USB, 2 in, 2 out, ( both XLR/Mic and Instrument ( 1/4"), XMAX Class A Mic Pre's, Phantom Power for condenser mics, with MIDI, HP jack and volume control, Input/DAW mix control, software mixer and StudioOne DAW platform, supports recording at up to 96l/24 bit.
    http://www.sweetwater.com/store/detail/AudioBox22

    Focusrite Scarlett 2i4:
    USB, 2 in, 4 out, (both XLR/Mic and 1/4" Instrument), Focusrite Mic Pre's, Phantom Power for Condensers, MIDI, HP Jack, mono/stereo monitoring, supports recording at up to 96k / 24 bit.
    http://www.sweetwater.com/store/detail/Scarlett2i4

    Both of these offer gain levels that are even sufficient enough to use Ribbon mics, which are traditionally of a very low output... most Dynamics are a bit better, with Condensers generally needing the least amount of gain out of the three. I guess that what I am saying to you, is that you won't have any problems with either of these in terms of available gain, if you would also choose to use dynamic or Ribbon mics at some point in the future, along with Condensers.

    As a final suggestion, I would also recommend an upgrade in your mic at some point. Preamps do make a big difference in your sound quality, particularly in regard to their available gain levels and conversion, but microphones are the first link in your signal chain, and you could do a lot better than the Behringer Condenser that you are currently using. I would wager to say that there are even some pro engineers here on RO who might suggest to you that you'd be better off - and might get better sounding results - using a good dynamic like a Shure SM57/58 instead.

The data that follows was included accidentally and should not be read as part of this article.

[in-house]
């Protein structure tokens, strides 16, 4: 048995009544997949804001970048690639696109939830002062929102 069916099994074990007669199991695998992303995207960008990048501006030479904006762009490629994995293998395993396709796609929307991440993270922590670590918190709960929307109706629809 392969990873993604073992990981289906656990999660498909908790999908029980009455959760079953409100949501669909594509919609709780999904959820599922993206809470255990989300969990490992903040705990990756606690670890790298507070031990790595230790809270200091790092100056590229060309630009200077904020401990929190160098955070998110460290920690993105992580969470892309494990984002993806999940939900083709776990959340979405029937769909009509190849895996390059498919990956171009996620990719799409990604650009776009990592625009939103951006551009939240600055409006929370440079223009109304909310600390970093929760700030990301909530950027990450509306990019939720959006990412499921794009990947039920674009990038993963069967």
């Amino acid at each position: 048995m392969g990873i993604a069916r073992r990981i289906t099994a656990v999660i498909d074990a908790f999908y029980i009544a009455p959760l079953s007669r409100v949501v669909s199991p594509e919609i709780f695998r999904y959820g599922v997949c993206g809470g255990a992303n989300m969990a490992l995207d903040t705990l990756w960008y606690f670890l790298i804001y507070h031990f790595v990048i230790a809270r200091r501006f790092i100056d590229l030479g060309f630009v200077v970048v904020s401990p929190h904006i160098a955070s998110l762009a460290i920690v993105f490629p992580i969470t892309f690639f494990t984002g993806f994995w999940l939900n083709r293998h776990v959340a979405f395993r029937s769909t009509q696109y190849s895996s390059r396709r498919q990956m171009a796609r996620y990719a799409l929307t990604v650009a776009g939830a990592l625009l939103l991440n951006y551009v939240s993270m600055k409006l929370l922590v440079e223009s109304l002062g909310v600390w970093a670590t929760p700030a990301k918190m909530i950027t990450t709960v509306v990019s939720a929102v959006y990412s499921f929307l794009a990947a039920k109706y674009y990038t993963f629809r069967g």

(If you really want to hear a huge difference, get one of these preamps mentioned above, and an AKG 414 condenser mic.) ;)

    FWIW

    -donny
     
  11. Christopher Long

    Christopher Long Active Member

    I have decided to save up for a Shure SM58. I'm using this for Rap, not just for myself, but a bunch of people. Here: is one of my peoples Rap, using the:
    M-Audio Fast Track II USB interface
    Behringer C-1 Condenser
    HP Laptop

    in a garage.

    What do you think of the quality? Is it my error in use, or my equipment? I'm in no way an expert on recording. I just like to help people make music.
     
  12. Christopher Long

    Christopher Long Active Member

    Sorry if you're not into Rap. I know there's a lot of hate for Rap but bear with us.
     
  13. DonnyThompson

    DonnyThompson Distinguished Member

    There's nothing at all wrong with a 58. It and its brother - the SM57 - can be found in virtually every recording facility in the world. They are good, solid dynamic mics that have many purposes; vocals, guitar amp miking, snare and toms, etc.

    Now... what will make a huge difference in how either of these mics will sound, is the mic pre that you plug it into.

    Your current preamp - The FastTrack - is considered to be an entry level, budget mic pre/I-O, aimed at the "hobbyist" market. It is what it is... it will get your signal from point A ( the mic) to point B ( your DAW).